Synthetic classification of museum artifacts using basic concepts
Rick Szostak, University of Alberta, Canada
AbstractThere has been considerable interest in recent years among both scholars and curators in developing a subject classification system that could be utilized across museums (and also across galleries, libraries, and archives). This paper will argue that the answer lies in a synthetic approach to classification grounded in basic concepts: those for which there is broadly shared understanding across communities. This paper shows how a synthetic approach using basic concepts would enhance user access while easing classificatory challenges. It then applies a synthetic approach to samples of museum artifacts. It is hoped that this exercise both establishes the feasibility of a synthetic approach and identifies strategies for pursuing this approach. Such an approach is easy for classificationist, classifier, and user to master. Curators, with their detailed understanding of artifacts, should be able to classify—or supervise classifiers—without needing detailed training in information science. The inherent flexibility of the approach allows each museum to signal the unique attributes of each object. Yet a simple but shared vocabulary nevertheless facilitates searches across institutions. Importantly, this approach is well suited to the needs of the Semantic Web, and thus allows museums to code their databases so as to facilitate computer navigation. Museum artifacts might be usefully classified in terms of their purpose, material composition, and (for some items) methods of manufacture (provenance is beyond the scope of this paper). A synthetic approach is useful for all three: (axe)(for)(war); (wooden)(shaft)(steel)(head); (mass)(produced). A synthetic approach also allows these to be combined into one longer subject entry. This approach would allow the classifier to stress the most important characteristics of a particular artifact. Such an approach may better identify artifacts whose uniqueness lies in unusual combinations of the three elements: (golden)(axe).
Keywords: Classification, Synthetic, Search; Basic Concepts
The purpose of this paper is to argue that it is entirely feasible to provide subject access to museum artifacts (and also art gallery artifacts and archival documents). The paper then outlines how this could be done in practice.
It should be stressed that this paper argues for an approach based on subject classification. Many in the museum community may prefer an approach that involves the searching of object descriptions for keywords. This would mean that museums only need provide online access to existing object descriptions. The unfortunate reality—demonstrated in both library and online searches—is that keyword searching misses much that a user seeks due to the simple fact that different terminology is employed for the same thing in different databases. This problem is likely particularly acute for museums where similar artifacts from different cultures are often accorded different names and descriptions.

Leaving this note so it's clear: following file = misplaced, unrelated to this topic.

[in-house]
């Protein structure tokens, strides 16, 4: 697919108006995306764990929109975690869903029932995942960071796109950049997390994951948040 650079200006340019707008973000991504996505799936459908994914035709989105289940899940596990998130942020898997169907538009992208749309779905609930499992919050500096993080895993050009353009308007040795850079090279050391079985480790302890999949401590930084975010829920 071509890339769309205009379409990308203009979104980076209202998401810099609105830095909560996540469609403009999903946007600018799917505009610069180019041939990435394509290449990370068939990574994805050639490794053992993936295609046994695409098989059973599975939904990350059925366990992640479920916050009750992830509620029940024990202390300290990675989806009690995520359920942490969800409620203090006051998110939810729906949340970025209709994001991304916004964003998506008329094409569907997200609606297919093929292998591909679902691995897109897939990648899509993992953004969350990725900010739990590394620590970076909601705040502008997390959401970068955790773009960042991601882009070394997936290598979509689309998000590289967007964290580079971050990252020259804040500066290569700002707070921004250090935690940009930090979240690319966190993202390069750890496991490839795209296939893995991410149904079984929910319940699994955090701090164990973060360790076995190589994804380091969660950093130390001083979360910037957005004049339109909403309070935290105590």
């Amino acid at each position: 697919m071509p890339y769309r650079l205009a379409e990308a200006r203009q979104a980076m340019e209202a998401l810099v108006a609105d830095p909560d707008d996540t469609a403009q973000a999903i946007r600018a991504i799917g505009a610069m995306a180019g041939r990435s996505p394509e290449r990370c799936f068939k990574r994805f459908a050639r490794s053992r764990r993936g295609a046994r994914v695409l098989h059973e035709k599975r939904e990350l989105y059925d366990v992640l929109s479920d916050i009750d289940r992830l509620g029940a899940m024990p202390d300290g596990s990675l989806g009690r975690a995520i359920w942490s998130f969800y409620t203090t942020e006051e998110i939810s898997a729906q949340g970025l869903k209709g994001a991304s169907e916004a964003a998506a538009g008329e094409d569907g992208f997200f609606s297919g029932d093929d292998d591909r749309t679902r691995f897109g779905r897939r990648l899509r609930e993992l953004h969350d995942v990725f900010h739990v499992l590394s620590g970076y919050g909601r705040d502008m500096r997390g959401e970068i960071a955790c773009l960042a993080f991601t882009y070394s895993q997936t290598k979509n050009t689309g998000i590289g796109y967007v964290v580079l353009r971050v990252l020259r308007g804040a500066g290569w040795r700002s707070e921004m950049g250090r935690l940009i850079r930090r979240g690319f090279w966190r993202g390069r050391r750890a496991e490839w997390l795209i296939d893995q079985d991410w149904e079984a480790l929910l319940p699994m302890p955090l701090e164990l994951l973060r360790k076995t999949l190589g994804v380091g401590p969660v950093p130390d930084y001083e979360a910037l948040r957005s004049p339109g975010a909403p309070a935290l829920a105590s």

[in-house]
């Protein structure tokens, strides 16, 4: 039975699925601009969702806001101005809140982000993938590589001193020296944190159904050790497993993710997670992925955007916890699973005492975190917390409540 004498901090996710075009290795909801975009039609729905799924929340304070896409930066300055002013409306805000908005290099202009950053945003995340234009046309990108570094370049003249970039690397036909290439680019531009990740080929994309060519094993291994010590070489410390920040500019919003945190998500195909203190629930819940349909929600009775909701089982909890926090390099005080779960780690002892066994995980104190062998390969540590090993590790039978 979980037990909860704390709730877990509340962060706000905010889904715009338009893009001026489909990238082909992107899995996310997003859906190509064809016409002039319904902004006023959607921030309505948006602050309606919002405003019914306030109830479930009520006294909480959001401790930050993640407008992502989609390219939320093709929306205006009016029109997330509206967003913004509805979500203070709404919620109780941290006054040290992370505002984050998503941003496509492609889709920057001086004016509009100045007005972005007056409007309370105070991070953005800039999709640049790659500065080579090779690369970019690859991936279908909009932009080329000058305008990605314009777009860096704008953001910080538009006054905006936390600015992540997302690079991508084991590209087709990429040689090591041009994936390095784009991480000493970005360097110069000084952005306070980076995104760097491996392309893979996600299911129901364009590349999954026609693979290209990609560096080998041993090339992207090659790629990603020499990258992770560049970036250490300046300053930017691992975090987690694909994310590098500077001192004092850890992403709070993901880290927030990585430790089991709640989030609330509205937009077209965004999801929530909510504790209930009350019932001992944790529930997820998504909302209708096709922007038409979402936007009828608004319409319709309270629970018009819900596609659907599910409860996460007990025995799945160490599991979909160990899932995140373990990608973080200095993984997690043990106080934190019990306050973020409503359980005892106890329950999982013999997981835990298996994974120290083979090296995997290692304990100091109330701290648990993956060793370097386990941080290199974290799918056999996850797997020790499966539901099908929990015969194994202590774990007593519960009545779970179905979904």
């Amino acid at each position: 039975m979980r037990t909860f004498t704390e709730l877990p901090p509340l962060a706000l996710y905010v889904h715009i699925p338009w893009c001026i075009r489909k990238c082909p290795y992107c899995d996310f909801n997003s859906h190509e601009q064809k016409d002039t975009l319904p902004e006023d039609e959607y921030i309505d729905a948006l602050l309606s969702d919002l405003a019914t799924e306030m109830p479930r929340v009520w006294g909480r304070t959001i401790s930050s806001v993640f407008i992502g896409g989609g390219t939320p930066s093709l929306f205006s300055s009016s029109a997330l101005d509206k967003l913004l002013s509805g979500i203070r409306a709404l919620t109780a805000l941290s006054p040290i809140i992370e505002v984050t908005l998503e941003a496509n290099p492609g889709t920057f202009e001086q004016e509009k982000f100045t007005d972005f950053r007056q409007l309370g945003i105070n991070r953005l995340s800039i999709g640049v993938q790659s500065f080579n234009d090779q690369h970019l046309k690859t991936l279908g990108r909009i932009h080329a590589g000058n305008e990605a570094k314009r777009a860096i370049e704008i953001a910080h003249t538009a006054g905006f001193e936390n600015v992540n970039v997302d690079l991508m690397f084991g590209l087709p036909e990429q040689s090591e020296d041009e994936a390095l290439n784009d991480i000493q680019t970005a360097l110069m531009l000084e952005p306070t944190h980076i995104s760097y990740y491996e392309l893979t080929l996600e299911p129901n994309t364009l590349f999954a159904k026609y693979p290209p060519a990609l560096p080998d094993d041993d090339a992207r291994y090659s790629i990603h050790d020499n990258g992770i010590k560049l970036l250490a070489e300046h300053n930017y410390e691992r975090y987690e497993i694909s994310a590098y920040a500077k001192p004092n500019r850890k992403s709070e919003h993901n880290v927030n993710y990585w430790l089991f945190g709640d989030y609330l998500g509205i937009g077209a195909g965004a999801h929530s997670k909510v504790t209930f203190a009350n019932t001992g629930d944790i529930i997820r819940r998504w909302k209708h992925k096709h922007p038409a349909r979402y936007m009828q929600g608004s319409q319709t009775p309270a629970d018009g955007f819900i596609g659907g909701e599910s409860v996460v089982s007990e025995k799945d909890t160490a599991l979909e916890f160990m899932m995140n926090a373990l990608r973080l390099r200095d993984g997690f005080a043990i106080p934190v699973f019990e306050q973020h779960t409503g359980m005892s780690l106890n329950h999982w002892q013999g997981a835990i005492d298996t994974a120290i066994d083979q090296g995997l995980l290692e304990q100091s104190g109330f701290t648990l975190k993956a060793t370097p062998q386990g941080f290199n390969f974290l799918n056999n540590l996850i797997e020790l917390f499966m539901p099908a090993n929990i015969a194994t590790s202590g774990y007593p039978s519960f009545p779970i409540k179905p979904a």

The alternative to keyword searching is subject searching using controlled vocabulary (that is, where only certain search terms are allowed). This is generally found by scholars to be more precise: it allows them to find particular works in libraries or online that better meet their needs than they could find through keyword searching alone. But museums rightly shy away from adopting the needlessly complex systems of subject classification employed in the world’s libraries. Indeed, few online databases of any type have shown any proclivity for library classifications. Yet extant library classifications remain dominant within the library world for the simple reason that a bureaucracy exists that provides the Library of Congress Classification (LCC) and Dewey Decimal Classification (DDC) subject headings and call numbers for almost any book a library in the English-speaking world might acquire.
It is entirely possible, though, to develop a subject classification system that is much easier to apply than existing library classifications. The key to such a classification has long been appreciated within the academic field of knowledge organization. Rather than enumerate complex subject headings as LCC and DDC do, such a classification would allow the classifier to “build up” a subject heading by combining simpler terminology. Such a system can also be designed from the start to serve museum artifacts—but it can also be flexible enough to treat books, archival documents, and works of art. Such an approach is generally termed “synthetic.”
Vanishingly few museum curators have training in information science, or information scientists in museum curation. Curators understandably shy away from either mastering existing subject classifications or from hiring experts who know little about museums. But a museum curator can readily appreciate that they are holding, say, a golden axe used as a symbol of kingship. If they can build a subject classification combining terms such as “golden,” “axe,” “symbolize,” and “king,” subject classification will be straightforward. It will certainly be much easier than if the curator had to search for the complex subject that most accurately captures the essence of a particular object.
Zoller and DeMarsh (2013) note that museums have traditionally focused on documentation—providing minimal information on what the museum possesses and where it came from—rather than cataloguing, which provides users with multiple access points. They cite a 1984 report of the American Alliance of Museums that urged, “Information sharing among museums … similar to the library information system that can locate all the books anywhere in the country on a certain subject is an ultimate goal” (American Alliance of Museums, 1984). The authors perform a survey and find a widespread belief that cataloguing requires curatorial expertise in a field. The authors worry that curators lack time and that experts in cataloguing may not wish to offend curators. They further note that cataloguing gets little attention in museum training. Only a small minority of museums had a position for cataloguer, and it was rare to want or require LIS training. One oft-voiced concern was that cataloguing would not respect the uniqueness of a collection. An approach to cataloguing that was easy to master and yet allowed uniqueness to be captured would clearly be advantageous.